When traveling Europe, a lot of people skip visiting Norway because of how expensive it is. While it’s true that Norway is not a budget-friendly destination, it is one of the most beautiful countries in the world, rivaling iconic destinations like New Zealand and Iceland when it comes to natural beauty.
To top it all off, Norwegians are wonderful people, almost everyone speaks fluent English so it’s easy to navigate, and the scenic fjords are never far from sight.
And, since Norwegians love nature, there are a lot of free outdoor activities that can fill your days without emptying your wallet. Wild camping is also free here as well, making it the perfect destination for outdoorsy travelers.
I’ve loved all my visits to Norway. I am always blown away by the landscape, architecture, and friendly people. It’s definitely not a country to be missed, even if you are on a budget.
Use this travel guide to Norway to plan your trip, save money, and make the most of your visit to this beautiful nation!
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Top 5 Things to See and Do in Norway
1. Check out the fjords
Surrounded by high cliffs, the fjords of Norway are world renowned and breathtakingly beautiful. Geirangerfjord and Nærøyfjord near Bergen are two of the most popular. Other fjords worth seeing include Aurlandsfjord (near Flåm), Lysefjord (near Stavanger), and Trollfjord (near Tromsø). There are tons of ways to experience Norway’s natural beauty whatever your style is, from doing a fjord cruise, a kayaking tour, or going on a scenic hike to fully take in the unique landscapes.
2. Explore Oslo
Oslo is a beautiful small city of just under 700,000 people. Here you can browse the National Gallery, explore the Akerhus fortress, check out the Viking Ship Museum, see the Royal Palace, spend an afternoon strolling the Aker Brygge wharf, or sail around the city on a boat tour. Don’t miss Vigeland Sculpture Park either, with its 200 unique statues. The city is also surrounded by wilderness, offering plenty of places to hike, bike, swim, and camp (and, of course, cross-country ski in the winter).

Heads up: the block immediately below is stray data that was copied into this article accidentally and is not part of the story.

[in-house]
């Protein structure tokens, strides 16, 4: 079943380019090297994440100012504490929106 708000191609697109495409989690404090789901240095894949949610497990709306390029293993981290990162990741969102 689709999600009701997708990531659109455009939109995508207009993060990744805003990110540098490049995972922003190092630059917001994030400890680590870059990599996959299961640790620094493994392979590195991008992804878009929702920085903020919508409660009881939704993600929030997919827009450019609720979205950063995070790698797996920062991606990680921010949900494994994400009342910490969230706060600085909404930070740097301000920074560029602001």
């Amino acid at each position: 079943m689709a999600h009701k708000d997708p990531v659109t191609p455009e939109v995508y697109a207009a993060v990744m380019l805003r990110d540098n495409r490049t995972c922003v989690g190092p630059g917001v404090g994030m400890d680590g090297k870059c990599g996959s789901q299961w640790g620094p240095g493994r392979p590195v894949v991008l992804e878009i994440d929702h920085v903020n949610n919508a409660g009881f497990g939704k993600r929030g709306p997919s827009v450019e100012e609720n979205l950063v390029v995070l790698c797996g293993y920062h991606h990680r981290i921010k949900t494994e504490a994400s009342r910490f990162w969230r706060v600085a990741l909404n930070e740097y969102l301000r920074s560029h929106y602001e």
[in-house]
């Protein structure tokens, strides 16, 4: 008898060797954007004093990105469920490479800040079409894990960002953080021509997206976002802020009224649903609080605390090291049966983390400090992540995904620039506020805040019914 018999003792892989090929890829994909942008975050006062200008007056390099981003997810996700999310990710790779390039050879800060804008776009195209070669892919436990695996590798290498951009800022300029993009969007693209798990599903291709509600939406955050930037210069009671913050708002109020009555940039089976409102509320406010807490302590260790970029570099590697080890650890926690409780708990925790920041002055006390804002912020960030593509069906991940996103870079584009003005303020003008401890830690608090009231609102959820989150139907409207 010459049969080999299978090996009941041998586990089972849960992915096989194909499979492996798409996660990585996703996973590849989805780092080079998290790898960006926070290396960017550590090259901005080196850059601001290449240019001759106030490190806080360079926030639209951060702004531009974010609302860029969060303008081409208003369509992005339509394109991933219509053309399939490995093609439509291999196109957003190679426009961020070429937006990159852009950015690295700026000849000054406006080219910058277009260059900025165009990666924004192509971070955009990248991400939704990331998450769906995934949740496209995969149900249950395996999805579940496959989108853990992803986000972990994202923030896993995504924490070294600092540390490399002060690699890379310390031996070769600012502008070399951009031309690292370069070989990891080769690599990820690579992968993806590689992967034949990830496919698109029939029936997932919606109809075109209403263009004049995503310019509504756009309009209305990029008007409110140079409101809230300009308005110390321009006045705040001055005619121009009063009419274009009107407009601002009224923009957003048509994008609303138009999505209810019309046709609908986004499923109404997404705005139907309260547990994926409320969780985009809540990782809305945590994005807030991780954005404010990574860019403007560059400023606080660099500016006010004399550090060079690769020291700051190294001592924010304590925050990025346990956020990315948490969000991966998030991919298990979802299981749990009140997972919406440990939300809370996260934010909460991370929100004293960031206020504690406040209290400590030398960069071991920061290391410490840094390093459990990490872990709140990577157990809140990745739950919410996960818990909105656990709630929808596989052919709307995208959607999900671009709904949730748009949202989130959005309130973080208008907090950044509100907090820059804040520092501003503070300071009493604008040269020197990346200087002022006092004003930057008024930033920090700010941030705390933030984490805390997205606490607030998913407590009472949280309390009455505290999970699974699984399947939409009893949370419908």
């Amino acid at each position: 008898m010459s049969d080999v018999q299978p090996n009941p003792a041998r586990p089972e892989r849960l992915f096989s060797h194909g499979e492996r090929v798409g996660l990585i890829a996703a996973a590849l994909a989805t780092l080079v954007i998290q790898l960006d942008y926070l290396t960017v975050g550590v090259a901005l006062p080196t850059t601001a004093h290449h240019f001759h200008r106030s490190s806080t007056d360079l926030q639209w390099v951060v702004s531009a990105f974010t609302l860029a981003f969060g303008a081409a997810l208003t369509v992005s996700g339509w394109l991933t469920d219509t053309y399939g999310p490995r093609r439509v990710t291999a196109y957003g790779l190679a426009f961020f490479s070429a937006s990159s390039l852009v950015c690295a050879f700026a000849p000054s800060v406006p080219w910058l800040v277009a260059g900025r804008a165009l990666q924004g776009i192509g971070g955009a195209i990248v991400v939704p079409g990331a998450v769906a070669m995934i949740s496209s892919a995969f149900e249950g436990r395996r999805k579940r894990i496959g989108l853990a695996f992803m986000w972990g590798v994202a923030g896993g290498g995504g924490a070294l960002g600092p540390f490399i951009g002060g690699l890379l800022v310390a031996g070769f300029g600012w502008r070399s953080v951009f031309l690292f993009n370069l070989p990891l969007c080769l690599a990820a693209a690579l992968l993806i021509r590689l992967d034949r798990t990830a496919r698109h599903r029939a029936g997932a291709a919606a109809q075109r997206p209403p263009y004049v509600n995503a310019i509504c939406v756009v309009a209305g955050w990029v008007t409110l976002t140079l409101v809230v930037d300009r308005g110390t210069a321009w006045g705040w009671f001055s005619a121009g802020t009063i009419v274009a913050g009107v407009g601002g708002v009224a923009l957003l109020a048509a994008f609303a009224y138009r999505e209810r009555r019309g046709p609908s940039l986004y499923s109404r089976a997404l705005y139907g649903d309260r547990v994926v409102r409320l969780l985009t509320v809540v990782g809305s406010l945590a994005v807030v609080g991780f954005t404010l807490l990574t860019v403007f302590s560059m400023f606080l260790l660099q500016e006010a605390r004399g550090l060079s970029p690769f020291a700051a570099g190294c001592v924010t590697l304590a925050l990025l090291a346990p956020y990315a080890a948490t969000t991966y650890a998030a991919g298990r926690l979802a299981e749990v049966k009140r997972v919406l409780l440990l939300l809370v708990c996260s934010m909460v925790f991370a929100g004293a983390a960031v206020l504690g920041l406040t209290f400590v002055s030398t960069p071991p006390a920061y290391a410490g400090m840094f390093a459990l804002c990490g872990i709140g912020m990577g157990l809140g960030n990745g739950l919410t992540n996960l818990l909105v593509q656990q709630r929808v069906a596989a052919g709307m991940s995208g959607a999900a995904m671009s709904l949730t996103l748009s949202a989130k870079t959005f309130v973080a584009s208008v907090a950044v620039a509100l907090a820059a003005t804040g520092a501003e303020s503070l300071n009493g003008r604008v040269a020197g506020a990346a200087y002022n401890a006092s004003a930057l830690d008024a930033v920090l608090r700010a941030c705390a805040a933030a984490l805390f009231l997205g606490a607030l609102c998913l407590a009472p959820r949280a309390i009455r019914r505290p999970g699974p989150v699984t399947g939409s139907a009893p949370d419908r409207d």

3. Visit Bergen
Bergen is home to tons of hiking trails as well as some of the most scenic fjords in the country. Check out the fish market, stroll through the historic Gamle Bergen, climb the medieval Rosenkrantz Tower, or hike up Mount Fløyen to get a picturesque view of the city below. Just two hours outside Bergen, you can enjoy the guided walks (suitable for all levels) on the Folgefonna Glaciers and marvel at the colors of the spectacular “blue-ice” hike. Folgefonna National Park, home to the massive golden eagle, is accessible by public transportation too.
4. See Lofoten
Lofoten is a picturesque scenic area in the far north well worth the effort (and cost) to get to. There are beautiful fjords to cruise, mountains, wildlife, and a slower pace of life that makes this place seem magical. Plus, there’s no shortage of activities to take advantage of, from excellent fishing and plenty of opportunities for kayaking, photo tours, sailing trips, horseback riding, and more. This is also one of several spots to see the Northern Lights mirrored in the water of this unique archipelago. It’s one of the most sought-after photography destinations in the world.
5. Tour Trondheim
Known for its bright and colorful buildings, Trondheim is a laid-back city filled with students. Located in the middle of the country, it’s a fun destination to party and enjoy late nights out. Be sure to take a stroll through the Bakklandet neighborhood, see the Old Town Bridge, and visit the spectacular medieval Nidaros cathedral that has attracted pilgrims from Oslo for the last 400 years. The Rockheim culture center is a tribute to the history of Nordic rock music from 1950 to the present with interesting interactive exhibits and displays. If you visit in winter, don’t miss the Ice Domes (an ice hotel that you can visit on a tour or stay at overnight — for a hefty price!).
Other Things to See and Do in Norway
1. Take a free walking tour
One of the best things you can do when you arrive in a new city is to take a walking tour. It’s a great way to get the lay of the land and learn about the culture, people, and history of the destination. You can find free walking tours in Oslo and Bergen — tours that give you much more insight than any guidebook. Just be sure to tip your guides at the end!
2. Hike to the Preacher’s Pulpit